But he does sympathize with the photographers whose business models are changing daily. “You can feel the frustration of the photographers who see those people who just happen to shoot a celebrity or an accident in the street and are happy to get five dollars and their name out there,” he says. “That’s run a lot of photojournalists out of the business. In fact, a lot of photojournalists I know have given up their jobs and, ironically, are teaching young people who want to be photojournalists.”

Kirschenbaum, who has just turned 80 but still works in his office (“as long as I enjoy it,” he says) believes that photographers today need a niche if they want to get by. Wedding photography a huge market in the U.S. that is making inroads in Japan is one example. “It’s something similar to the shashinkan, ” he says, “the local photo studios that would take photos of families at important times in their lives. Now people are hiring photographers to document the whole marriage process, from betrothal to honeymoon.”

But whether it’s famous photojournalists or those working at local studios recording moments in people’s lives, Kirschenbaum says it’s the people behind the lens that have kept him focused on photography. “They are what makes it interesting,” he says. “And they are what has kept me going all these years.”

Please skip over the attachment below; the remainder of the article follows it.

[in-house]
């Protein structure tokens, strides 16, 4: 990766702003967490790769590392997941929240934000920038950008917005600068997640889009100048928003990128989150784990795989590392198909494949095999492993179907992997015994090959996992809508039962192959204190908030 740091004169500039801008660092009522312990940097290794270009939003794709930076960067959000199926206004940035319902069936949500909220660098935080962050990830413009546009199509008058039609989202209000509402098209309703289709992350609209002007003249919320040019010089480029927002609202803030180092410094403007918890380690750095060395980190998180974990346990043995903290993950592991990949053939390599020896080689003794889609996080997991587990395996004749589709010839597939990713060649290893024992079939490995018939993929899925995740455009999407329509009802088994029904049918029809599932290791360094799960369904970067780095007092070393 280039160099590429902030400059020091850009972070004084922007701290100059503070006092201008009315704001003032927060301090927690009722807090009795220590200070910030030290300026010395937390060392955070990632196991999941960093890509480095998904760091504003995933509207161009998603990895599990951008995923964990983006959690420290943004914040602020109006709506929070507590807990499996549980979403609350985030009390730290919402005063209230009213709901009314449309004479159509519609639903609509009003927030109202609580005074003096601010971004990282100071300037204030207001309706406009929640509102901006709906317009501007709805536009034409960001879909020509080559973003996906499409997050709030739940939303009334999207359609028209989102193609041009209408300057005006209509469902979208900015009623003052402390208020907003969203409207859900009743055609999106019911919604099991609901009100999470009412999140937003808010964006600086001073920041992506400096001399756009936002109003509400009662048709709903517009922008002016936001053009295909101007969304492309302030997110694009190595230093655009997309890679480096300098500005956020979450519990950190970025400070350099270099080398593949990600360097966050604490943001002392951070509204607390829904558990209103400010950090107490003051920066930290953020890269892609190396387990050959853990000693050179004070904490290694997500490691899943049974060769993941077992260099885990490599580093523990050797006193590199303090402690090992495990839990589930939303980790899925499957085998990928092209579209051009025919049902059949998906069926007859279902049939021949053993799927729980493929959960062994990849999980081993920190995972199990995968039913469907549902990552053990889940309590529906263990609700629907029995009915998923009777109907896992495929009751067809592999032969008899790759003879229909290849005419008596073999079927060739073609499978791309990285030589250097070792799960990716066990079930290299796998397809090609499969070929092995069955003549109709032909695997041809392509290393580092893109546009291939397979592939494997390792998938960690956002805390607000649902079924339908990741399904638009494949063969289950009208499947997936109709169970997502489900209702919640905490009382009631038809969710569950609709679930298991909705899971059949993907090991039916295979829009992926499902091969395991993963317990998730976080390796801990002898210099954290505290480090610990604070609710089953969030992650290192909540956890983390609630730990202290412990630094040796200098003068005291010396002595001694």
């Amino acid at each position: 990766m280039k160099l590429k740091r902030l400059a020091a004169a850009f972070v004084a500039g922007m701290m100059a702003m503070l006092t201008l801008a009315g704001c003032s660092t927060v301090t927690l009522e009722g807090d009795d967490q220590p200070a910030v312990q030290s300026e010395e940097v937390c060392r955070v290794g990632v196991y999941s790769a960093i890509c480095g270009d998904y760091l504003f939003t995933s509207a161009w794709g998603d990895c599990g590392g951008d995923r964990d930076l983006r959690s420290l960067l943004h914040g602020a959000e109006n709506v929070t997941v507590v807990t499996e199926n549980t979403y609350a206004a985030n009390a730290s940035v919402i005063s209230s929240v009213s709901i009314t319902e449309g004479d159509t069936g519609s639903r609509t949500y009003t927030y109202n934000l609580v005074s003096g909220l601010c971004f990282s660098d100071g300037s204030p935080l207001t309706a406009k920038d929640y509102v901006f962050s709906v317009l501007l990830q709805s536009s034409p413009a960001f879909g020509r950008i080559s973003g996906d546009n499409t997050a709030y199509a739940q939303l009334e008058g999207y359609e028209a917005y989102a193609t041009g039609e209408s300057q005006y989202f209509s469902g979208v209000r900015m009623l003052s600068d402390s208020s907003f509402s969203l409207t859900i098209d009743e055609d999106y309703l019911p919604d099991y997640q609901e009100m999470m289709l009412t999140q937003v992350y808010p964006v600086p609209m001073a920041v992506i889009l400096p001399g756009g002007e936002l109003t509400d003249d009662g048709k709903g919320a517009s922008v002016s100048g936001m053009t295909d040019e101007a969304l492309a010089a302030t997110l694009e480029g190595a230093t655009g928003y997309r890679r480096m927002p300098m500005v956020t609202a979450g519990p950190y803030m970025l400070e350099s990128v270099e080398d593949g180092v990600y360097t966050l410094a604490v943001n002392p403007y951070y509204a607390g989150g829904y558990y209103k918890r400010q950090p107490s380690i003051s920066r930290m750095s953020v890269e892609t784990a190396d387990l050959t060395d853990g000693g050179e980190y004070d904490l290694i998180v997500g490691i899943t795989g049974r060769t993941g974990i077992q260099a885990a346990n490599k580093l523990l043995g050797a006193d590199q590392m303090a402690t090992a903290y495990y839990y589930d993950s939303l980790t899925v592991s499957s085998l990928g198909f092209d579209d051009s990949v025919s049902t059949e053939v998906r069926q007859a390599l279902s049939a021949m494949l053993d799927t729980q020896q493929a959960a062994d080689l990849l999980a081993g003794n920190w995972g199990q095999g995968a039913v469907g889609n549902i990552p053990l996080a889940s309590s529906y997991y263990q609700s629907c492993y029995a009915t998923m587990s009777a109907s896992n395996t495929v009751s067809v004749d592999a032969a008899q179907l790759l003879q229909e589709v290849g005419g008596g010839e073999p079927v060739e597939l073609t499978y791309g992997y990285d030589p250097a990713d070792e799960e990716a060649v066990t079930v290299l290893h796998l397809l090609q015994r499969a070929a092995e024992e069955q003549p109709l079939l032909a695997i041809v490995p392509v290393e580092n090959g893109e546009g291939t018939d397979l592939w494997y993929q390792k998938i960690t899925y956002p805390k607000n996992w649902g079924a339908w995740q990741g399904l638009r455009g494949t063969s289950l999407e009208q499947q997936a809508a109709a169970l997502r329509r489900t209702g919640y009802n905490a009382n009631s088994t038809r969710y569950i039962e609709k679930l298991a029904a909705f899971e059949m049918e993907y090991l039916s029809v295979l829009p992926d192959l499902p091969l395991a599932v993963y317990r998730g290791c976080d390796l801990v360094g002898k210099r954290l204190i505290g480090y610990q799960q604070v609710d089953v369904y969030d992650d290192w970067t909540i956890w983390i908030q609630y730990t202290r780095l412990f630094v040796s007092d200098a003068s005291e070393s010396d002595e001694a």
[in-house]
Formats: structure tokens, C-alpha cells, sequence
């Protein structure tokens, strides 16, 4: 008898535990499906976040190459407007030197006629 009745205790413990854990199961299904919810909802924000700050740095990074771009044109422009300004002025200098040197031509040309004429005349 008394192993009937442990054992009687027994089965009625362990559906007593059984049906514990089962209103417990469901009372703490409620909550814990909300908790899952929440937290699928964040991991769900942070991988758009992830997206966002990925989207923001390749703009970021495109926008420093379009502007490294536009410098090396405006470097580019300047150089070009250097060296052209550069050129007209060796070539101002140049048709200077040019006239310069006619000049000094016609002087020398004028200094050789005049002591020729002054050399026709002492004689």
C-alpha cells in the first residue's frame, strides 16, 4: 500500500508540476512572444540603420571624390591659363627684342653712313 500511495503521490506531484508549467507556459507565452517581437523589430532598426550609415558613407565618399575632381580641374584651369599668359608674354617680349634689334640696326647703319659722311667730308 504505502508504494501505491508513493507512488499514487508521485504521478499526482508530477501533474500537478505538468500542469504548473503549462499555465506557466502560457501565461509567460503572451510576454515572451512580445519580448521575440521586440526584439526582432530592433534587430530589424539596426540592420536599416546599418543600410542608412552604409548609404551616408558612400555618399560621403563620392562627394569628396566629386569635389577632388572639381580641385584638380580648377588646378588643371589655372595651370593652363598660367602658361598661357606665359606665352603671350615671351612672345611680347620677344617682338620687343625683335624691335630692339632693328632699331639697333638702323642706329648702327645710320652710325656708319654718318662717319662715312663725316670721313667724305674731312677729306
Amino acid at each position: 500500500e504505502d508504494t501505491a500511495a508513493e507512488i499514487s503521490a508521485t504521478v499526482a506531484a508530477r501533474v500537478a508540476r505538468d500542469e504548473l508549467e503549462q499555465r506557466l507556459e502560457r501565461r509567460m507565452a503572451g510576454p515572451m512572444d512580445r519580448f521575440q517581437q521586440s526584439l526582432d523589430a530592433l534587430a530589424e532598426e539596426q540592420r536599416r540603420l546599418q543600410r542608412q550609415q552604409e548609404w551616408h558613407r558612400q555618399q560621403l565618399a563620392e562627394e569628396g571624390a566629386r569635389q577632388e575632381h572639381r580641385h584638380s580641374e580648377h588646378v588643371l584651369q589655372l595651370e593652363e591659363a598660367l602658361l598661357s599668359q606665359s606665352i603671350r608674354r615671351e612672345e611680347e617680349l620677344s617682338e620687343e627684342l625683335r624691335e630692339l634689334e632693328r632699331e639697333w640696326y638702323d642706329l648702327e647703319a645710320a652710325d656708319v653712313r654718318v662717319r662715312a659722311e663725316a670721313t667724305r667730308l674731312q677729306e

“THIS WAS ABOUT 1978 or 80, somewhere around there. I had just sold Cartier-Bresson’s collection to Osaka University of Arts, and the organizers invited him to Japan for the opening. He came to Tokyo, where he worked out of our office for about 10 days, and we got to know each other. For some reason, I happened to mention the name of Max Desfor, who was a friend and member of the FCCJ. And Henri instantly said, “Max? Max Desfor? I gotta see him!”

“So I set up a lunch at the Club. They were so happy to see each other because, it seems, they had worked together at Gandhi’s funeral way back in 1948. They described what they did together back then. Caught up in the crowds, Cartier-Bresson was flat on the ground, holding his camera high above his head, so high that he couldn’t reach the shutter. Max had happened to get a perch a bit higher up, so Cartier-Bresson asked him, “Max, can you press the shutter for me?” So Max did.

“And what makes the story great is that the picture which Cartier-Bresson had no way of knowing exactly what he was shooting won the Overseas Press Award. They thought it was hilarious and were laughing about it over lunch.”